While Netflix’s wildly-watchable true crime docuseries Tiger King focuses on colorful former roadside zookeeper Joseph Maldonado-Passage, better known as Joe Exotic, it also tells the story of sanctuary owner Carole Baskin, who, alongside her husband Howard, owns and operates Tampa’s Big Cat Rescue. Baskin and Maldonado-Passage were locked in a years-long feud that culminated in a murder-for-hire scheme, and these days Maldonado-Passage is serving a decades-long prison sentence. Here’s what you should know about Baskin’s story, and where she is now.
Who is Carole Baskin?
Carole Baskin first landed in the news in the late 1990s, after the disappearance of her second husband, Tampa millionaire Don Lewis. By the time People Magazine interviewed her about the case in 1998, she was already a major figure in the big cat world. According to the magazine, Lewis met the 19-year-old Baskin in 1981, when he called to her from his car after spotting her walking down the street in the wake a fight with her first husband. Ten years later, the two married, with Lewis leaving his wife and four children to be with Baskin.
Their cat ownership began when Lewis bought Baskin a young bobcat in the early nineties. When the family arrived at a fur farm to buy more kittens, they learned that all the cats would be killed. “We couldn’t just pick out six and leave 50 to die,” Baskin told People in 1998. “So we bought every one.” That was the start of their sanctuary, which grew to more than 200 cats by the late nineties. To fund the business, they allowed guests to rent cabins on their property and spend the night with big cats as their roommates.
Together, they ran their sanctuary, then known as Wildlife on Easy Street, until Lewis, then 60-years-old, vanished on August 18, 1997. Though police mounted an investigation and Baskin hired a private detective, little evidence turned up other than Lewis’s van, which was found at a private airport.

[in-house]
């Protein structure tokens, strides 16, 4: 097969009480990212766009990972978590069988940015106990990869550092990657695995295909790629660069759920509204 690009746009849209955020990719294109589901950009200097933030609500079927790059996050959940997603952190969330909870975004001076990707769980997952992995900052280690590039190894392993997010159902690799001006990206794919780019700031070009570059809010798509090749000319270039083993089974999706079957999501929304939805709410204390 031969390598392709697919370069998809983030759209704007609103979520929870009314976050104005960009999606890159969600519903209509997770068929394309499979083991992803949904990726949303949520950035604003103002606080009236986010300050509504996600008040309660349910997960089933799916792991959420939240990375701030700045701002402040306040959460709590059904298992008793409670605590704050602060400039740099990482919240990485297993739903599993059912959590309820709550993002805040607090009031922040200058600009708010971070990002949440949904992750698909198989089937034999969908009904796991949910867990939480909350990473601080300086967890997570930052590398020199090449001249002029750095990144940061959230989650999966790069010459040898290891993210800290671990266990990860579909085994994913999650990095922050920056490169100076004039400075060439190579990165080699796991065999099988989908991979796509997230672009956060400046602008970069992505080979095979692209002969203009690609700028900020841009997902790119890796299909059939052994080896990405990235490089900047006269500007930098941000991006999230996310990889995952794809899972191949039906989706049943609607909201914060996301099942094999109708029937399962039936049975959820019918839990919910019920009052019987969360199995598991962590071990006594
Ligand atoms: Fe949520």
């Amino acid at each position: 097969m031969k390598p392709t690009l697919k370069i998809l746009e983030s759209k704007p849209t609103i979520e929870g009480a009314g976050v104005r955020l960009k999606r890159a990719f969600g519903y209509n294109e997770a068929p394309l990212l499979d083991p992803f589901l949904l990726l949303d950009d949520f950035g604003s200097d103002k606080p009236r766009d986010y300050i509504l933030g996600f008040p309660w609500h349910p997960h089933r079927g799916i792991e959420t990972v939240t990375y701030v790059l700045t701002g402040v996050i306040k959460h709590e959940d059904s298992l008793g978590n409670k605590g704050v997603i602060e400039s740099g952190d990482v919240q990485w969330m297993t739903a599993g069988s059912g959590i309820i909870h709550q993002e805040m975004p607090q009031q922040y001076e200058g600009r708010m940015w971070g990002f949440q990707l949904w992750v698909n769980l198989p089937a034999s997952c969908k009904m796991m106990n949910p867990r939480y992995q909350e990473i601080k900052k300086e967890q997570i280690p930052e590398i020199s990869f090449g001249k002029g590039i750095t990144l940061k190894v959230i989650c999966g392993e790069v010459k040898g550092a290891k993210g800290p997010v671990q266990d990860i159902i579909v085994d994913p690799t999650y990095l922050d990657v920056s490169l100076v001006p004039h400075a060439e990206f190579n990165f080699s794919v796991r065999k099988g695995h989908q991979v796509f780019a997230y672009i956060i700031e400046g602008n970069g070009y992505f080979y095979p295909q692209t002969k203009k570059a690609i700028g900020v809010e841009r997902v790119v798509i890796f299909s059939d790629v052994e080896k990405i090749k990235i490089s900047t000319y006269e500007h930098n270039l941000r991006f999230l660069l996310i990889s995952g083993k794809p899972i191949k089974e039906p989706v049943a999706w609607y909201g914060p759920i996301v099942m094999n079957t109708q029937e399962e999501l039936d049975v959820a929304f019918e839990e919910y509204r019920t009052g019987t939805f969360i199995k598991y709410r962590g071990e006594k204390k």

He was an amateur pilot fond of making solo trips to Costa Rica, and a known eccentric—despite having made millions in trucking and real estate, he was known to scrounge in garbage bins for food. The documentary delves into the mysterious circumstances of Lewis, who was officially declared to be dead in 2002.
Where is Baskin now?
Over time, Wildlife on Easy Street evolved—she stopped breeding cats and allowing visitors to interact with them, and renamed the facility Big Cat Rescue. She married former banker Howard Baskin, and the two work with organizations like PETA in urging the end of private ownership of big cats. That’s how Baskin became embroiled in her feud with Joseph Maldonado-Passage, better known as Joe Exotic. Maldonado-Passage bred big cats, including lion-tiger cross breeds that wouldn’t occur in nature, to fuel his cub petting business, condemning them to lives in small cages after they’re too big to interact with humans. Maldonado-Passage’s zoo became a target for animal rights activists including Baskins, who led mass emailing initiatives to urge malls that hosted his tiger petting events to cancel the bookings.
Their feud escalated from the realm of the absurd (Maldonado-Passage devoted an entire music video to accusing Baskin of murdering Lewis) to the truly dangerous. After first attempting to enlist one of his employees and then an undercover federal agent to kill Baskin, Maldonado-Passage was arrested. Last year, he was convicted of attempted murder for hire and animal cruelty, and in January was sentenced to 22 years in prison.
Baskin and her husband still run Big Cat Rescue, and Vanity Fair caught up with her last week. “I think for Joe, [the feud] was probably very personal, because people said there wasn’t a day in his life that he wasn’t ranting and raving, and carrying on and calling out my name,” she told the magazine. “But for me, he was just one of about a dozen of these bad guys that I was exposing online.”